8 Tips for Setting up Social Media Profiles to Build Your Personal Brand

Whether you are a social media enthusiast or a newbie starting out, setting up a strong profile is extremely important in how you represent yourself online. Here are some tips for setting up strong profiles on the web: 1) Think KeyWords for Search - The point of social sites is to connect with people – in order to connect they have to be able to find you.  Recruiters search LinkedIn for keywords.  People search keywords in twitter profiles to find similar people to connect with.  Companies search the web for suppliers and business partners.  When setting up your profile on social sites, think about some of the keywords that someone looking for you may search for and be sure to include them in your profile. 2) Pick a Consistent UserName - Try to use the same user name across all sites – I use kristaneher or bootcampdigital across all sites on the web.  This will help people find you across multiple websites. 3) Set up a Personal URL – Most social sites like Facebook, LInkedin and Flickr allow you to set up your own URL.  For example on Facebook I am at www.facebook.com/kristaneher and on LinkedIn I’m www.linkedin.com/in/kristaneher.  Setting up these URLs helps build your brand positioning and also makes it easy to link to these sites. 4) Use a Picture that Looks Like You - Many connections that start online eventually lead to a face to face meeting.  Build a consistent image for yourself by using a photo that looks like you.  This will help you establish yourself as a brand and people will recognize you when they see you in person.  Also, if you have a common name people may not be sure that they are really connecting with you – your photo will help them identify that you are the correct person. 5) Complete all of the Fields – Complete as many fields as possibly when you set up your profile on a social site.  This will help you with search, but also provides a full picture of you.  If a business contact or recruiter searches for you online it is likely that your LinkedIn and Facebook accounts will show up on the first page.  Complete the profile information to make a strong first impression. 6) Manage Privacy Settings - Be sure to manage your privacy settings.  Facebook often shows up on first page search results for most people.  Make sure that your Facebook page is protected if the content might not be appropriate for all audiences. 7) Assume Everything is Public - Manage privacy settings as best as possible but remember that there is the potential for information you share to become public.  Be sure that you are comfortable with the information you share on social sites and make sure that it isn’t inappropriate for multiple audiences. 8) Reserve Your UserName Everywhere - If a site starts to gain traction be sure to reserve your username on it.  This will help you with #2 – using a consistent username.  In the profile mention that you aren’t active (if it isn’t a site that you are using) and provide alternate ways for people to get in touch with you. As you can see in the image below, social media profiles are very predominant in search results, so be sure that your social media profiles are a strong reflection of you – employers, business partners, friends and even random stalkers may be looking for you online.  Be sure that your profiles are appropriate for all audiences.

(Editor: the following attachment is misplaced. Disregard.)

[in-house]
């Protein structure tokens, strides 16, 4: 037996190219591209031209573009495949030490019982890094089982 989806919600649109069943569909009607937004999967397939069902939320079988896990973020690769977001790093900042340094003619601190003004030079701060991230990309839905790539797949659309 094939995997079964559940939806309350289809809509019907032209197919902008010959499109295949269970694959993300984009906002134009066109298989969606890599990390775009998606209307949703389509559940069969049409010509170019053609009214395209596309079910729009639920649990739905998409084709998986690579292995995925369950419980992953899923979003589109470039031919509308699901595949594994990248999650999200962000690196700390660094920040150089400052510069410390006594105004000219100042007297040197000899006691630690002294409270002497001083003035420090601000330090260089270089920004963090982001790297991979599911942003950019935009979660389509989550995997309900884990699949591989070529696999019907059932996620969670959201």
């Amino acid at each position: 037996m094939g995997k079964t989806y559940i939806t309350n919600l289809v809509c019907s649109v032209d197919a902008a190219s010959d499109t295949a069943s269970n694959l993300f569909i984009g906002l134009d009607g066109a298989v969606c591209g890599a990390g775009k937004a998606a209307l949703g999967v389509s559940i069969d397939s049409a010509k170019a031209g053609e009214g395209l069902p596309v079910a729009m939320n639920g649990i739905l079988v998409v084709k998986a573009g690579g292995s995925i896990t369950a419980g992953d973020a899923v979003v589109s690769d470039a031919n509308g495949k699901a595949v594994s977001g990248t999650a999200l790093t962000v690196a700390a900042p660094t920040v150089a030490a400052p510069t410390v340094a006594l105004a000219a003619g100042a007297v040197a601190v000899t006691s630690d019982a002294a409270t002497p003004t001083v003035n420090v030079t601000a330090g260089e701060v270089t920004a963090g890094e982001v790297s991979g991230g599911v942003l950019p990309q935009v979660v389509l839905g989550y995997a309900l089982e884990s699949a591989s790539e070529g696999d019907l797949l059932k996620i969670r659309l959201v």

Does anyone else have tips?

70% of HR Pros have Disqualified a Candidate Because of their Online Reputation

According to a new survey by Microsoft, Online reputation matters more than you think.
  • 70% of HR Professionals have disqualified a candidate due to their online reputation.
  • Only 15% of consumers think that their online reputation matters in their job search.
Yikes. HR Pros and Recruiters are actively using online reputation in assessing candidates, yet candidates don’t seem to think it matters.  Clear disconnect.  If you are looking for a job WAKE UP! It matters.  Worry about your reputation before you are looking for a job.
  • 63% of consumers think that their online reputation may impact their personal/professional life.
  • Less than 50% consider their reputation when posting comment.
Again, clear disconnect.  You know that what you post online could impact your persona life, but when posting content online you don’t think about it.  Think. Before you post something online think about how it impacts your personal reputation.  Are you OK with that? There is Good News. 86% of HR professionals (and at least two thirds of those in the U.K. and Germany) stated that a positive online reputation influences the candidate’s application to some extent; almost half stated that it does so to a great extent. So think before you post.  It may make more of a difference than you think.

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